7. 7. 7 Tangible and Intangible Products/Services PurePure tangibletangible good; nogood; no serviceservice TangibleTangible goods withgoods with somesome servicesservices Hybrid:Hybrid: equal partequal part goods andgoods and serviceservice MajorMajor serviceservice withwith minorminor goodgood PurePure service;service; no tangibleno tangible goodgood Milk Computer & Warranty Meal at Restaurant Legal Advice Hair Styling
  8. 8. 8 Inseparability  Customer-contact employees are part of the product  Other customers become part of service  The employee becomes part of service  The customer and the employee interact with the service delivery system.  Customers and employees must understand the service delivery system. Select, hire and train customers. Select and train contact employees Empower employees
  9. 9. 9 Variability • Services are highly variable • Services are produced and consumed simultaneously. • Service consistency depends on the service provider’s skill. • Fluctuating demand makes it difficult to deliver consistent quality. • Lack of consistency a major source of customer disappointment. • Guest expectations are different. • Train contact and non-contact employee “Quality can not be controlled; must be produced”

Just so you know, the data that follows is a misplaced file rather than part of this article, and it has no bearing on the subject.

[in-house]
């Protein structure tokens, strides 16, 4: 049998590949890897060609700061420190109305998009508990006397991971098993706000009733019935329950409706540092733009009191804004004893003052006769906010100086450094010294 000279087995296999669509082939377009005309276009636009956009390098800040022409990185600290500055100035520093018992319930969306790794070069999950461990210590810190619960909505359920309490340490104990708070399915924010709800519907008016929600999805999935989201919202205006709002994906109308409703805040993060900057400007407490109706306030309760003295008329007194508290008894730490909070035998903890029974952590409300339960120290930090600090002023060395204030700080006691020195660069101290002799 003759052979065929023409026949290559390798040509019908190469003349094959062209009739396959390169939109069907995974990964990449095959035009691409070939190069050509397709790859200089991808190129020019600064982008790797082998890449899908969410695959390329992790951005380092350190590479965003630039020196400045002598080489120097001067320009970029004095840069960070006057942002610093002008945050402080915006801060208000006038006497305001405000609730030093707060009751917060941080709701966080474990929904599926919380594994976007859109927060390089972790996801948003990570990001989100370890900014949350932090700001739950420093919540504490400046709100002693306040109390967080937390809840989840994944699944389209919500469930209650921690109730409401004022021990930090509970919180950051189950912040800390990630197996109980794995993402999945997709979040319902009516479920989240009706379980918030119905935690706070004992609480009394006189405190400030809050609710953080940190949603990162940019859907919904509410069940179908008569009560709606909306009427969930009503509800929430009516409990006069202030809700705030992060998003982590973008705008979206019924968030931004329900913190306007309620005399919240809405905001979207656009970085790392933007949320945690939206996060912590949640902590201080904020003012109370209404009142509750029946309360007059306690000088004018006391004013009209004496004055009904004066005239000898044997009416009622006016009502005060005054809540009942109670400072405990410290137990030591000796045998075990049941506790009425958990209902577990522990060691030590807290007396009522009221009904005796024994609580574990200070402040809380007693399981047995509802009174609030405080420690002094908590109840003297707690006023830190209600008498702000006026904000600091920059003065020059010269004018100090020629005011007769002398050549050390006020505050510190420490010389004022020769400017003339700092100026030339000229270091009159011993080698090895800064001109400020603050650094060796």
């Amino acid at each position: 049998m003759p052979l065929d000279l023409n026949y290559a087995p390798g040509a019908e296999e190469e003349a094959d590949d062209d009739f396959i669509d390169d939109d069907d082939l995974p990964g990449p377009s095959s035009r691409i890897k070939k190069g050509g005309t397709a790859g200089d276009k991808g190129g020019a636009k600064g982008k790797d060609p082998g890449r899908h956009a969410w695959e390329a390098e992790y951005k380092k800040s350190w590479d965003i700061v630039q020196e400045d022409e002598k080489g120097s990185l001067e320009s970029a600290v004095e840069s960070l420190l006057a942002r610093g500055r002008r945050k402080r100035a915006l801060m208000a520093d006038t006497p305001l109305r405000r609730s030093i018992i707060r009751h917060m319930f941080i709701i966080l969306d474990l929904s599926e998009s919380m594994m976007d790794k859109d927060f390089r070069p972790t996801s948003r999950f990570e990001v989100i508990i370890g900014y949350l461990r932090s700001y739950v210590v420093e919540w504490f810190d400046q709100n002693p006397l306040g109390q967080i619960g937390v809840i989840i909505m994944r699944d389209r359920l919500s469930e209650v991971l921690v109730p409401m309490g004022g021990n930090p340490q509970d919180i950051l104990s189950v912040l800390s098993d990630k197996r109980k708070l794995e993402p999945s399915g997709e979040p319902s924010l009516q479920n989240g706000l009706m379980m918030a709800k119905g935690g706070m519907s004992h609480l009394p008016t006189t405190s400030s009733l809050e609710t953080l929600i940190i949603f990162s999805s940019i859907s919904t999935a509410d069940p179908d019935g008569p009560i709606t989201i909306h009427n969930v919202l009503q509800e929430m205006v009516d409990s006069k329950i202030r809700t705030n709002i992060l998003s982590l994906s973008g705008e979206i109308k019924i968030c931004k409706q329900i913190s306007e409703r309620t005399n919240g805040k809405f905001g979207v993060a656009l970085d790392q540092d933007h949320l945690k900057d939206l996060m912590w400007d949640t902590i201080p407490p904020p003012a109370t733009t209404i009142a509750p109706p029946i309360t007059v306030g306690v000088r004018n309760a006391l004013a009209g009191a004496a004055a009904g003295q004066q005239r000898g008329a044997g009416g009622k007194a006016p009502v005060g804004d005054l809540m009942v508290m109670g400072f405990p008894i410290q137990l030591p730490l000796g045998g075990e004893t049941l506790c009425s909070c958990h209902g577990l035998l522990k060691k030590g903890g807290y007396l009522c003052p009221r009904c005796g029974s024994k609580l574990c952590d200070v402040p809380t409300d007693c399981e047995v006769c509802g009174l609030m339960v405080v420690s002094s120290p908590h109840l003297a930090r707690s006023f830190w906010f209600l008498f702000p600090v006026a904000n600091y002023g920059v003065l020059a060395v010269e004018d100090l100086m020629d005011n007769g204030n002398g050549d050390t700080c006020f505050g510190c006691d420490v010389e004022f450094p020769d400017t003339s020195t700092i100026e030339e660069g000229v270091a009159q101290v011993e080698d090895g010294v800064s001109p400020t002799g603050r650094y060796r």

10. 10. 10 Perishability Lack of ability to inventory  Lack of ability to inventory – services can not be stored  Capacity and demand must be successfully managed  If services are to maximize revenue, they must manage capacity and demand.  Change customer use pattern (Hourly, daily, seasonally)  Cross-train employees  Involve customer in the service delivery system
  11. 11. 11  Service firms use marketing to position themselves strongly in chosen target markets.  In a service business the customer and frontline service employee interact to create service  Service providers must work to interact effectively with customers to create superior value.  Successful service companies focus their attention on both their employees and customers. Management Strategies for Service Business
  12. 12. 12 External marketing = company and customers Internal marketing = company and employees Interactive marketing = employees and customers Management Strategies for Service Business